Mogwai, contemporaries of Arab Strap, are a band that defy categorisation. Largely instrumental and indescribably powerful, their early work is characterised by loud quiet loud dynamics, long tracks (often 20 minute plus), long, menacing build ups and devastatingly loud drops. Their 1997 debut, Young Team, has become a cult classic. As their career progressed, the five Glaswegians calmed melody took more of a centre stage (especially on Come on Die Young), and the keyboard and computer crept into their work. Their most recent album Rave Tapes meshed their instrumental, atmospheric trademark with krautrock elements to stunning success. Recently they have also branched out into soundtrack work, most notably on their haunting work for French drama show Les Revenants, but still remain famous for their deafeningly loud and utterly hypnotising live shows.
7) Average White Band
In a complete change of direction from what has come already, Average White Band are a legendary funk and soul band from Dundee. Formed over 40 years ago, they still tour to this day. Finding their big break in 1973 as support for Eric Clapton, AWB moved to LA (I suppose it beats Dundee) and released a series of successful albums throughout the 70s. They are best known for of the oft-sampled number one hit ‘Pick up the Pieces’, and the legendary ‘Let’s Go Round Again’ from their album Shine.
8) Teenage Fanclub
Glaswegian post-punks with a shoegazing twist, Teenage Fanclub’s creative core is a trio of singer-guitarists who share the limelight. The band combine shoegaze-y guitars and melody, Pixies-esque alt rock and a magnetic pop sensibility to create a brilliantly shambolic sound. Their album Bandwagonesque famously won Spin Magazine’s Album of the Year Award, fending off competition from, amongst others, REM, My Bloody Valentine and Nirvana’s Nevermind. ‘Songs from Northern Britain’ and ‘Grand Prix’, from later on the decade, were also huge hits, especially ‘Grand Prix’, which came out on the legendary Creation label at the height of Britpop.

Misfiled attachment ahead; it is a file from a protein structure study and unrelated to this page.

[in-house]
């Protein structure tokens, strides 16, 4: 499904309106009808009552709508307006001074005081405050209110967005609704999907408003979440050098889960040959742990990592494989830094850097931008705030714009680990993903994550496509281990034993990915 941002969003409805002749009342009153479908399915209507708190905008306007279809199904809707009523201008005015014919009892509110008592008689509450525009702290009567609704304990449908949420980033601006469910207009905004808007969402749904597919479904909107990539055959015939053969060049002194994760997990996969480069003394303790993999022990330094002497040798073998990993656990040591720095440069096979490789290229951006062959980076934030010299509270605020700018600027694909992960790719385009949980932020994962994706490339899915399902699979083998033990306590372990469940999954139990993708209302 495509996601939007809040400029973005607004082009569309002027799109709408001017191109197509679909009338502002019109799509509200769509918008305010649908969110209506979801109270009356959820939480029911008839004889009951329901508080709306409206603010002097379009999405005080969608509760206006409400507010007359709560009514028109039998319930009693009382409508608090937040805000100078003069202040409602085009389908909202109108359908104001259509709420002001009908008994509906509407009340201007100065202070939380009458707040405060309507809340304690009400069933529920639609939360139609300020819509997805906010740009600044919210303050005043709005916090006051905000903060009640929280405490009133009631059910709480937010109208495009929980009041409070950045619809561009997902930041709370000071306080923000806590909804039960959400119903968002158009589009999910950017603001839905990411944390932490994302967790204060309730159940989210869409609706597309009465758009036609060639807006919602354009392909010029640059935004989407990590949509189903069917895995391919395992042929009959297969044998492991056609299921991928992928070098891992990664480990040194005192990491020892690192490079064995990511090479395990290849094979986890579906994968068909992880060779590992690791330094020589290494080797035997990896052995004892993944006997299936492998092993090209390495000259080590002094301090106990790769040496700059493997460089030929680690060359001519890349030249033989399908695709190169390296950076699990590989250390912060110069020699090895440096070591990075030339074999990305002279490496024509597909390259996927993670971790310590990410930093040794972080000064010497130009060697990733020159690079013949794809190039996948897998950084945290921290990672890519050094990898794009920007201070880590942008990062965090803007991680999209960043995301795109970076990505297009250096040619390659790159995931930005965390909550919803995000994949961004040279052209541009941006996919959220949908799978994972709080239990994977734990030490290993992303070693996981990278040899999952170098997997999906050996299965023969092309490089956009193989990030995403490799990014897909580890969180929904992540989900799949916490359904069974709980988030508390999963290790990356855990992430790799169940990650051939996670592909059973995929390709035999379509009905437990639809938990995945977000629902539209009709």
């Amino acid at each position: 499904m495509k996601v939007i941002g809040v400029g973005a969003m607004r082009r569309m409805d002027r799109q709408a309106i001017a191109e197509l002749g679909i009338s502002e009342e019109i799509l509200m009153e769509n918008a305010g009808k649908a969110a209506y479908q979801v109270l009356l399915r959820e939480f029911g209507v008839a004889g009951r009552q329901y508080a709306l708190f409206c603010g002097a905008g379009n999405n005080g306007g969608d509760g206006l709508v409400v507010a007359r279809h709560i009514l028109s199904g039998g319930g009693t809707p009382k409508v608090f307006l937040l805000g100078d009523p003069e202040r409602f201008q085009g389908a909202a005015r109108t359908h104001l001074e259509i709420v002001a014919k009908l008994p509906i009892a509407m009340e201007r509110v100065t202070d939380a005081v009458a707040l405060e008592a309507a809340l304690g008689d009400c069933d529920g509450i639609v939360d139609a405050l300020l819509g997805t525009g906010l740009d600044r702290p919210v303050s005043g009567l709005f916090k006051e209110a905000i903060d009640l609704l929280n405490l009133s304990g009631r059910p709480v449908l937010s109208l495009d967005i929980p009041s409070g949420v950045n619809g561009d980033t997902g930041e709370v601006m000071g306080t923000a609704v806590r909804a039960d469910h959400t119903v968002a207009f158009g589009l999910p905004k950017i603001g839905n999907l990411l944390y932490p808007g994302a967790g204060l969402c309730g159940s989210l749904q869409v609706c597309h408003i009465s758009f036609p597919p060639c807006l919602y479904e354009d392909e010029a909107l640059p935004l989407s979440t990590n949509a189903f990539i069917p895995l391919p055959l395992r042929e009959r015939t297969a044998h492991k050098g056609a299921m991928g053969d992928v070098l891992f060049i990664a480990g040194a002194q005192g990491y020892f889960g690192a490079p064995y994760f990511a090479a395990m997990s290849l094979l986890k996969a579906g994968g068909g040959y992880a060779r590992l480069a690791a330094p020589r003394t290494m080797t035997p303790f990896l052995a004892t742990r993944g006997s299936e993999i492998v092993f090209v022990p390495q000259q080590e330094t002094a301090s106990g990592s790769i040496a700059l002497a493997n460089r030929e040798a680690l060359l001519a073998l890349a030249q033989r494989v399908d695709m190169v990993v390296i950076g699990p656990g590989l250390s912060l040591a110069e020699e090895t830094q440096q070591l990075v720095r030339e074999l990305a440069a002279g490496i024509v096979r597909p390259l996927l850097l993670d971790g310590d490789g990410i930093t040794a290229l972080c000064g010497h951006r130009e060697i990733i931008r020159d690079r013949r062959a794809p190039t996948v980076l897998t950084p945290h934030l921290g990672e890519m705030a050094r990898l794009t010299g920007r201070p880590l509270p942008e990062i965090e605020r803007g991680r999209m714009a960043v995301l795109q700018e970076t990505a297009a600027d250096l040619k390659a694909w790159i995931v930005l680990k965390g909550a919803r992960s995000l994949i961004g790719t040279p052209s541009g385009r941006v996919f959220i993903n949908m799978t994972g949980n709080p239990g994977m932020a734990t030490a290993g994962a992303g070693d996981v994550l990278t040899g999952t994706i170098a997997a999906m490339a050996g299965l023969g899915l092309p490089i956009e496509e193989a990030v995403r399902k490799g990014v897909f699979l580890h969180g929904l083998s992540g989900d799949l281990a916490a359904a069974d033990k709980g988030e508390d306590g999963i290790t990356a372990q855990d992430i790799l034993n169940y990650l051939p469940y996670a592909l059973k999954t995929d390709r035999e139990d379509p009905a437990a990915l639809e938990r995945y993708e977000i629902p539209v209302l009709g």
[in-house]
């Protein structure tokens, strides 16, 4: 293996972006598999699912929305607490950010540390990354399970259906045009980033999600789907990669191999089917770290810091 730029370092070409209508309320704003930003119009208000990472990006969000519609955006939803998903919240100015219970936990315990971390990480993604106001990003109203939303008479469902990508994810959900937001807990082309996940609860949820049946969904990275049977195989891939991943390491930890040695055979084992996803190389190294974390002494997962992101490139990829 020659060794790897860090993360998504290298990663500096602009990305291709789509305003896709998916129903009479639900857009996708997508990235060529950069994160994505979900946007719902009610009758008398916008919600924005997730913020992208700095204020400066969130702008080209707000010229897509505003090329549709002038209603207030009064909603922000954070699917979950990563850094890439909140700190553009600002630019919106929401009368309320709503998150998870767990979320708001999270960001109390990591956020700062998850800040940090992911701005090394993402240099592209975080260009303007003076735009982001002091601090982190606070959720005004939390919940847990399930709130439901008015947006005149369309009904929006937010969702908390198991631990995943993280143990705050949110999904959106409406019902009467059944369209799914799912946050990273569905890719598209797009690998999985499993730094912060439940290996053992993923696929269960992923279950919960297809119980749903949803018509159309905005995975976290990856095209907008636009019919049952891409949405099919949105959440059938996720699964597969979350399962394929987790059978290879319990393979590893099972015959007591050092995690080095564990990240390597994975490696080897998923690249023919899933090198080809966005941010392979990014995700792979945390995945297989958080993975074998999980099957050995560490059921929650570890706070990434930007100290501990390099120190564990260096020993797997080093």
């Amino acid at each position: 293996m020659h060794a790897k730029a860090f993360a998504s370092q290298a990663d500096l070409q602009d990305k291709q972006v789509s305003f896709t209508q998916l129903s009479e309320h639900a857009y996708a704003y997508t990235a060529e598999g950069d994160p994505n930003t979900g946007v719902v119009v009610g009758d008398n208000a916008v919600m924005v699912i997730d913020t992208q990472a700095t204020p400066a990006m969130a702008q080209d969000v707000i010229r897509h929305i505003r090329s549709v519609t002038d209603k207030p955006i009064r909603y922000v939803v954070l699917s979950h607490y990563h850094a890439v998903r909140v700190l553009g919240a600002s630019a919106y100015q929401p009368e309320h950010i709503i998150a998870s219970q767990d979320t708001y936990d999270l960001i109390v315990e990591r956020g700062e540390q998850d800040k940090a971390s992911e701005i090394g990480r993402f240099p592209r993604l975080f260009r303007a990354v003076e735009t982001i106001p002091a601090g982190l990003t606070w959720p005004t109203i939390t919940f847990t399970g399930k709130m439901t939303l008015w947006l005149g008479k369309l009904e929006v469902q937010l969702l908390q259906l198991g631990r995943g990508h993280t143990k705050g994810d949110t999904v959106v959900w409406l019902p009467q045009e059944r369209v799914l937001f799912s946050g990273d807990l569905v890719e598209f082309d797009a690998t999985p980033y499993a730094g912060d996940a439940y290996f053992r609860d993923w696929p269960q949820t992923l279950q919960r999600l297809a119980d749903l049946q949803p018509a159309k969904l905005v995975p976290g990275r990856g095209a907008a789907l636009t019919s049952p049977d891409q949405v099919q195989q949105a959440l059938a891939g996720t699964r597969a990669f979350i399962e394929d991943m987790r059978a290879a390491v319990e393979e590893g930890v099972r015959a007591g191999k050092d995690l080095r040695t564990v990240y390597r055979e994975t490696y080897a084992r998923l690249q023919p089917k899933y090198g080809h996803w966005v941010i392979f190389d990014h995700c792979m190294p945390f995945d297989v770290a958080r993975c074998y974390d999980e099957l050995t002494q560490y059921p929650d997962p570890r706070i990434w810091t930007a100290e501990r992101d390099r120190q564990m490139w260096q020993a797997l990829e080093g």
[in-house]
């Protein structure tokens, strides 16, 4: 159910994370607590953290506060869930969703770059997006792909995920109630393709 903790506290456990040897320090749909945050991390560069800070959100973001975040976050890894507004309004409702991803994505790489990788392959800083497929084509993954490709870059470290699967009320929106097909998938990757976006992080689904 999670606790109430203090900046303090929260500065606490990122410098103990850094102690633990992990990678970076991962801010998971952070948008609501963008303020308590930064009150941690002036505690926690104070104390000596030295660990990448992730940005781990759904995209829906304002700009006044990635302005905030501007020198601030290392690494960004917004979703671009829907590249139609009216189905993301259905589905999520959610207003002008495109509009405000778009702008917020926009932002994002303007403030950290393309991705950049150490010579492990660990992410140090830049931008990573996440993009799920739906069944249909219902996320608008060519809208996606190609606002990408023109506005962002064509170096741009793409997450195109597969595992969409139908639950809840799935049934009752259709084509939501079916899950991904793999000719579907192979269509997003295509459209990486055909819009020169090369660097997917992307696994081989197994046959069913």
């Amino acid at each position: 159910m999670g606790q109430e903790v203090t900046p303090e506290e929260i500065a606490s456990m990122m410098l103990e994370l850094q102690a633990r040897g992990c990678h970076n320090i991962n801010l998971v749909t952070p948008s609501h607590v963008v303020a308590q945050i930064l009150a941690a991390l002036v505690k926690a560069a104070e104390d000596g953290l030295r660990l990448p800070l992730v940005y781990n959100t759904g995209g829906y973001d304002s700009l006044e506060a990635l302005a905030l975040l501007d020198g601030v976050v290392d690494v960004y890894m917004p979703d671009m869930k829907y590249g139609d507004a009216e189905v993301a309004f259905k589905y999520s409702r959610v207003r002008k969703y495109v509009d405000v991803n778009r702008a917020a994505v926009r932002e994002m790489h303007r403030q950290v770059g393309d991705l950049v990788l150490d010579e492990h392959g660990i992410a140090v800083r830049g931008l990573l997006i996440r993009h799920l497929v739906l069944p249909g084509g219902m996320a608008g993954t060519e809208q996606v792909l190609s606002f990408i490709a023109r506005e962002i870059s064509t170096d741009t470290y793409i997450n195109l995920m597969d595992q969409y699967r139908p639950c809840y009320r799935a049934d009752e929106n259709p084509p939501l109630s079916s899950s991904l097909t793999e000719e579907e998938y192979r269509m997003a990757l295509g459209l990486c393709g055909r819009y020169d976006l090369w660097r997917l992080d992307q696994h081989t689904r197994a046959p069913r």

9) Hudson Mohawke
Hudson Mohawke, real name Ross Birchard, is a prodigious Glaswegian musician and producer, best known as one half of trap duo TNGHT, as well as the producer behind much of Kanye West’s recent output, including the industrially massive ‘Blood on the Leaves’. On top of his work with TNGHT, his production work with Kanye West’s GOOD Music label, and his live shows, he has released two solo albums, including Lantern, which came out in 2015.
Nine is a small number, and it feels wrong to write an article about classic Scottish artists without mentioning Gerry Rafferty or Lloyd Cole and the Commotions, or to discuss Scottish artists at the peak of their powers right now without mentioning Young Fathers or Admiral Fallow. And for that matter, mentioning Teenage Fanclub but not The Jesus and the Mary Chain, or Arab Strap but not Belle and Sebastien in detail feels like a sin. Really, any number of bands from Aztec Camera to The Delgados via The Vaselines and RM Hubbert could have and should have been featured here but were not. There is even a place in the Scottish musical canon for Runrig and Big Country, which goes to show how diverse, exciting and just bloody good our musical output has been. And yeah, fair enough, I suppose it could be argued that even The Proclaimers have one or two tunes that are not completely awful.